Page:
"We moved interviewing forward this year in response to recruiters' requests and to align our recruiting calendar with those of other MBA programs."
In a three-pronged effort focusing on technology, summer recruiting activities, and fall interviewing, MBA Career Services is launching new services to support MBA students and recruiters in the job search process.
As part of a Schoolwide project to create an integrated database architecture, including company, faculty, student, and alumni information, MBA Career Services plans to put its services online to make them more accessible, efficient, and customer-oriented. "In the next few years," says Kirsten Moss, director of MBA Recruiting Services, "technology will revolutionize the job search. In addition to facilitating contact with traditional recruiters, we hope that this technology will open a broader range of opportunities with smaller, lesser-known companies that may not participate in our on-campus recruiting program. Technology will make it easier for students to reach these 'nontraditional' firms, and vice versa." For example, where students once had to visit several different campus locations to piece together the information needed for a particular job search, they will have an HBS Web site at their disposal this fall that will consolidate these resources. "Condensing this facet of the job search into a more efficient process, as well as increasing access to resources, will greatly empower students," says Moss. "Recruiters will also be able to tap into the Web to access information about HBS recruiting and promote their company to students who have expressed an interest in their field."
Summer Recruiting Rolls Out
Students will remain at HBS this summer for the first time, as the 253 members of the Class of 1997 who entered the School in January continue their academic program. To assist them with their career development and planning, MBA Career Services will host a range of activities, including career fairs, panel discussions, and practice interviews to be conducted at various times throughout the summer. "We developed a summer program to support students in the January cohort as they build the necessary skills, increase their exposure to industries, and develop the relationships they'll need, before the fall recruiting program starts," notes Moss. To take full advantage of this new program, firms that have traditionally recruited at HBS are looking for new ways to meet MBA students. "With the new year-round MBA calendar," Moss points out, "we've worked with companies to create offerings for the summer months. We are delighted that 65 companies will visit HBS this summer to attend a recruiters' conference, participate in industry briefings, and host practice interviews between students and selected companies. These events offer a unique opportunity for companies to target a new group of HBS students, since most members of the January cohort will have their initial dialogue with firms over the summer."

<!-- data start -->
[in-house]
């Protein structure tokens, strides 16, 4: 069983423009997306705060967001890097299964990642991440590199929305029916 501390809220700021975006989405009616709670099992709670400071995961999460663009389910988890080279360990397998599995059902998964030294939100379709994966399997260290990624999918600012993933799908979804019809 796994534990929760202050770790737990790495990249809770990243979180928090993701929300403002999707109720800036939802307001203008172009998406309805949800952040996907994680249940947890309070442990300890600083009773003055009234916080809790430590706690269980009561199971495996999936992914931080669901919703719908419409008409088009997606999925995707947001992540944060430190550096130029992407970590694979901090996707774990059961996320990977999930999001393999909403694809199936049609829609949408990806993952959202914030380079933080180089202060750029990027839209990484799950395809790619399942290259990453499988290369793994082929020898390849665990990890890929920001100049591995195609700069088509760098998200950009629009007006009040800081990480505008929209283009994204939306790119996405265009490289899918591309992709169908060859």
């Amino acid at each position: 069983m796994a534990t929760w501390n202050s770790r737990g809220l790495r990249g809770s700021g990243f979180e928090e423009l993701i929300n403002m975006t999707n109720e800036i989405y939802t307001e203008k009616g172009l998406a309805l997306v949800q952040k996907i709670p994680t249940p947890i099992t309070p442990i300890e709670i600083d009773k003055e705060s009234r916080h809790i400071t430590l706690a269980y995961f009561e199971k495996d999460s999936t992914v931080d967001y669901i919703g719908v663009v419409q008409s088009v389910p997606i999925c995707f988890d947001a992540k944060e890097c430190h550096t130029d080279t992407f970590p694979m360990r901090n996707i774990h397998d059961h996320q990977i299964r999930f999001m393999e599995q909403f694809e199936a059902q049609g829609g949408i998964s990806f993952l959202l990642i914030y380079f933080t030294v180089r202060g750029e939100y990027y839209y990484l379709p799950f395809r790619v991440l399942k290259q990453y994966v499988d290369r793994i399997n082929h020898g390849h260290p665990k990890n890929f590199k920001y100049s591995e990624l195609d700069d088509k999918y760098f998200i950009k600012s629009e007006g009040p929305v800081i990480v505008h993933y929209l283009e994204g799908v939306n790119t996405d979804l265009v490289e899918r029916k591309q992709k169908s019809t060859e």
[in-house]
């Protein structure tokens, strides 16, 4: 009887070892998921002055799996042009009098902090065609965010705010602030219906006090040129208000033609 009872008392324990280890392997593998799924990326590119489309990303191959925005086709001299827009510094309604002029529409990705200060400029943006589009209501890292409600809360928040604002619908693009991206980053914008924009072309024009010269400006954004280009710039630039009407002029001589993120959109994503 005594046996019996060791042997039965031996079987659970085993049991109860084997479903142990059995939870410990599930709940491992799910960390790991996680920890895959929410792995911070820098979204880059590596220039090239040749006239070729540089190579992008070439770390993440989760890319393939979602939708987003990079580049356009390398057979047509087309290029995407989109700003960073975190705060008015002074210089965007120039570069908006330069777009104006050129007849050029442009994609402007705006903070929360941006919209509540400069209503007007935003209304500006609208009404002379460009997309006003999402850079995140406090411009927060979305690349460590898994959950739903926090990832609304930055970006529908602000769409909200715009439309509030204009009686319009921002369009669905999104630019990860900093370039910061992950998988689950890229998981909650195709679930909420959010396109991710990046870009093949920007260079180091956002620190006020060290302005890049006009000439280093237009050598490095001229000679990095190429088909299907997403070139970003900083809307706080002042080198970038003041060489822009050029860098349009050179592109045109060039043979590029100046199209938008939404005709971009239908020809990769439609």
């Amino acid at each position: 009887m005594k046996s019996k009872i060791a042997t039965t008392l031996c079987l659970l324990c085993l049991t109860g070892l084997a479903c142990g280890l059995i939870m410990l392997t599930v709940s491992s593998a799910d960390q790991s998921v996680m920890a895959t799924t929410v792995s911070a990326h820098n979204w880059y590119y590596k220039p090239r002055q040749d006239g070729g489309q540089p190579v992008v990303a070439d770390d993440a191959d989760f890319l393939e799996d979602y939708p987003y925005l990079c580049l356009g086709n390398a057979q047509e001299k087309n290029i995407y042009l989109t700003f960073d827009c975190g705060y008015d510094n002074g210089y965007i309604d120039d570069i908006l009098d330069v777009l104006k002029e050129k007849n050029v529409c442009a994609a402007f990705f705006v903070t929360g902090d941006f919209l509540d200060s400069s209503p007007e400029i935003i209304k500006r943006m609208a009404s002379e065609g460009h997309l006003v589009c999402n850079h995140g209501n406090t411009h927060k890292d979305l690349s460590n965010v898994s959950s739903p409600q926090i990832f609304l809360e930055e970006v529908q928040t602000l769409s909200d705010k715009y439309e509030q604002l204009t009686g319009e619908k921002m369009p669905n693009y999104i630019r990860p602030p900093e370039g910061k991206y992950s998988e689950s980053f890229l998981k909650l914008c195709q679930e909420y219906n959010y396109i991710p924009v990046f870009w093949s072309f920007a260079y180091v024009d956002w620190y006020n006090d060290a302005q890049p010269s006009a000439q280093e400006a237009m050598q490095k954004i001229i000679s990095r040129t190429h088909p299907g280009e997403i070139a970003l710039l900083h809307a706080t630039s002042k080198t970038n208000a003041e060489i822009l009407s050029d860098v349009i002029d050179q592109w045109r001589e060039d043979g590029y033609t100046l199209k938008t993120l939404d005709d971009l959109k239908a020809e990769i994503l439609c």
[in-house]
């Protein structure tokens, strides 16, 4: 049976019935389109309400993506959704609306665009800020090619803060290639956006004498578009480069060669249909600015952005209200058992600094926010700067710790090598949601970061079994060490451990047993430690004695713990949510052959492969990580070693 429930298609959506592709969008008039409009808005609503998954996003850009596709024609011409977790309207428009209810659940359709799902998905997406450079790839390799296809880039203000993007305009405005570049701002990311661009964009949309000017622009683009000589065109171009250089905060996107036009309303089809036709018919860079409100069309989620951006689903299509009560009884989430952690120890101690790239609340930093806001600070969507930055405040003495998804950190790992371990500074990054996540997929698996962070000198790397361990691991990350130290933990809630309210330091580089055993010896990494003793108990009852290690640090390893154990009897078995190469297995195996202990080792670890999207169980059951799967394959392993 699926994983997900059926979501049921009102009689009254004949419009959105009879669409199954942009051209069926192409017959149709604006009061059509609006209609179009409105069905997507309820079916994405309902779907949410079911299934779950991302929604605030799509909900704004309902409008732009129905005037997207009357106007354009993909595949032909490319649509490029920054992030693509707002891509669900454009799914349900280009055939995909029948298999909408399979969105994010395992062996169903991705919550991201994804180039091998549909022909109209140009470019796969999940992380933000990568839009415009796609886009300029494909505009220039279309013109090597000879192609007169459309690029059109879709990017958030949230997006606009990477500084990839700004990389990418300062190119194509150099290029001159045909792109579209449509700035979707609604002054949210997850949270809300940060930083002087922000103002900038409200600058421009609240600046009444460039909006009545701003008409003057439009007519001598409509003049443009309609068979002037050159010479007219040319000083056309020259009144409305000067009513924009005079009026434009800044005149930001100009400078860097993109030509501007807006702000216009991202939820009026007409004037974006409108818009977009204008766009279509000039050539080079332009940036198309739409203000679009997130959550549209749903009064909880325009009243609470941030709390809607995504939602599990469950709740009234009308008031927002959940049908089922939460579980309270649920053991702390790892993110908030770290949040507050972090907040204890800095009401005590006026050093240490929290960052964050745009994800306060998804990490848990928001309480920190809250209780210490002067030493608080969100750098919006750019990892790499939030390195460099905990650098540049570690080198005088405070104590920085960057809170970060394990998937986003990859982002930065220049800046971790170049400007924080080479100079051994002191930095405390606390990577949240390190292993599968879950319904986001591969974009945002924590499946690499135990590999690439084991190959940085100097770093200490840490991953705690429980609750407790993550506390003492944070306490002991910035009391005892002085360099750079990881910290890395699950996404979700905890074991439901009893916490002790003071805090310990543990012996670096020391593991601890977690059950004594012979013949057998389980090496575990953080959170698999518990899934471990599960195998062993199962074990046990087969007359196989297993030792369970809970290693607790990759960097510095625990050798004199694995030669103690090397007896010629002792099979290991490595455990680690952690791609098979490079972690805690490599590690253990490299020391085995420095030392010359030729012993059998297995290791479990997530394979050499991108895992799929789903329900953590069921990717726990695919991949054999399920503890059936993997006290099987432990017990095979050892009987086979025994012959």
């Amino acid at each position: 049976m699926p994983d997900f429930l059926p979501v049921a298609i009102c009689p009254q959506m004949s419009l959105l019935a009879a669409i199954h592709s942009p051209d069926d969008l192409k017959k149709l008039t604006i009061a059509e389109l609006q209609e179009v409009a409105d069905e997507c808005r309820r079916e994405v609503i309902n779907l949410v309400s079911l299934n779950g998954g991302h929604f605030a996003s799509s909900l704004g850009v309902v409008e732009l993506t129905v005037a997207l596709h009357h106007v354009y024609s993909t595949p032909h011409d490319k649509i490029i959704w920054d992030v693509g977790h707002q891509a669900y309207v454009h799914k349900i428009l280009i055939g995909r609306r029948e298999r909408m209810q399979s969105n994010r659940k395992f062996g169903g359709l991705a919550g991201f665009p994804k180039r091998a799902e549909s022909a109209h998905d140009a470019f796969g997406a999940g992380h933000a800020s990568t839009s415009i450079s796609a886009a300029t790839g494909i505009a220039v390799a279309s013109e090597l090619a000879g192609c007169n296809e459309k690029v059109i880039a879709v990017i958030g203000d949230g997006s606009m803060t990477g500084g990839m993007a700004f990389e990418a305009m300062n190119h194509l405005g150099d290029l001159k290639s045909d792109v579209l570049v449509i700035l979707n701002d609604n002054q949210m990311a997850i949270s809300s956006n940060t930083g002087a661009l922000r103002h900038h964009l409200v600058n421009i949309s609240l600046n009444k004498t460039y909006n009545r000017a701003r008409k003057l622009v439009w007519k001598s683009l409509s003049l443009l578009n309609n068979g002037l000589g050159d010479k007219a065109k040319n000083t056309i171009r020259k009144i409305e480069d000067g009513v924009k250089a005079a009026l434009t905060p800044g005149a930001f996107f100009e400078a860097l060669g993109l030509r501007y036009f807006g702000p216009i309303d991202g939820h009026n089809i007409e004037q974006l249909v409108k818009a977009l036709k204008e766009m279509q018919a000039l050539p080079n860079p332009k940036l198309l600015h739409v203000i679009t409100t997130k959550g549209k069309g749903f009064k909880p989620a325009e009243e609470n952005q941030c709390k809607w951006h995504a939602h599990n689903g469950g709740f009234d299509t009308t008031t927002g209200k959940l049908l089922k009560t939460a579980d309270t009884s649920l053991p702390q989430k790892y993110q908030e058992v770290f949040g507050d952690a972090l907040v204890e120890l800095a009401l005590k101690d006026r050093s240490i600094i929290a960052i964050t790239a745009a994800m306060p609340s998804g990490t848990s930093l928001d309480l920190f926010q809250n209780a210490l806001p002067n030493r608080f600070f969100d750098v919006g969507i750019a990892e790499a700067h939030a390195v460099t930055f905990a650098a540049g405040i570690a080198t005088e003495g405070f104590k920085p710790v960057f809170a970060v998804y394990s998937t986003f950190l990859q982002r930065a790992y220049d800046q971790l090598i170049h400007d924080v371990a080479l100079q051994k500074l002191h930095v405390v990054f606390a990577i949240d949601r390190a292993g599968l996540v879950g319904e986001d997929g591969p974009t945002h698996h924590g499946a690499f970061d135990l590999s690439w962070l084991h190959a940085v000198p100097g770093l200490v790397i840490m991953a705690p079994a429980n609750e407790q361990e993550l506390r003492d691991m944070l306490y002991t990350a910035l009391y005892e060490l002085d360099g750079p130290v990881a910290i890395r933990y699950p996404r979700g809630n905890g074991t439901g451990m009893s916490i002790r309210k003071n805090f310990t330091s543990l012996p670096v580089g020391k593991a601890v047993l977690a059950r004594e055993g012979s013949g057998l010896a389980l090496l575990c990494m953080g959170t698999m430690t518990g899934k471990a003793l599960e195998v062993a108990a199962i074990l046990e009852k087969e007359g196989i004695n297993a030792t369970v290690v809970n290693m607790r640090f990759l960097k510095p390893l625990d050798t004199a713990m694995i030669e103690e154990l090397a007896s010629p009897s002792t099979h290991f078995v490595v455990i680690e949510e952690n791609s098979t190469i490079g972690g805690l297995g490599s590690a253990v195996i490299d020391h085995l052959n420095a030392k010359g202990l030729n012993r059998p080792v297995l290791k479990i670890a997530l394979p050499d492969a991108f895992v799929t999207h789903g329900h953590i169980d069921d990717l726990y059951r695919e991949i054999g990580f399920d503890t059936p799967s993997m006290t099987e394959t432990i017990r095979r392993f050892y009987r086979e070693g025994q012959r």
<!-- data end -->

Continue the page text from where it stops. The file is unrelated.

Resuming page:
Fall Interviews Introduced
This fall, when the two Class of 1997 cohorts merge into a single group to complete their final year of the MBA Program together, these students will arrive on campus with rŽsumŽs in hand, ready to meet with corporate representatives in October. During November and early December, students will interview with companies around their class schedules. "In the past, companies would launch intensive marketing efforts in the fall, evaluate candidates during the winter, and finalize offers in the spring," says Moss. "We moved interviewing forward this year in response to recruiters' requests and to align our recruiting calendar with those of other MBA programs. The new schedule also provides students with two additional weeks to pursue off-campus opportunities throughout the United States and abroad."
MBA Career Services continues to work with students and companies to enhance recruiting at HBS. "Through these innovations in our career development and recruitment programs," concludes Moss, "we hope to address the students' need for efficiency in gathering information through better access to the wealth of resources at HBS. We'll also be able to offer students more flexibility in their job searches. In addition, companies - both traditional recruiting partners and firms that have not recruited heavily at HBS - will have increased opportunities to meet our students on campus and, through better use of technology, from their offices worldwide."
Illustration by Diane Bigda
Chuck Christenson, the Royal Little Professor of Business Administration and a specialist in management control, has been a member of the HBS faculty for 39 years. Throughout his career, he has been an innovative teacher who integrated diverse disciplines into his courses. Christenson was, for example, among the first to bring the social sciences into the mainstream of practical business studies in the MBA Program. In 1976 he also developed a teaching program that brought HBS methods to the training of public officials at Harvard's John F. Kennedy School of Government.
Among the classes Christenson taught at HBS were Managerial Economics and Control in the MBA Program's required curriculum, Management Control in the Owner/President Management Program, and a doctoral seminar on the Theory of the Development of Complex Systems. He also served stints as faculty chairman of both the MBA and doctoral programs.
Much of Christenson's research has focused on organizations as learning systems, examining the processes by which they adapt to their environments. He has also considered how decision-making, structure, and information systems contribute to corporate adaptability. In this work Christenson has drawn from several disciplines, including sociology, cybernetics, decision theory, and psychology.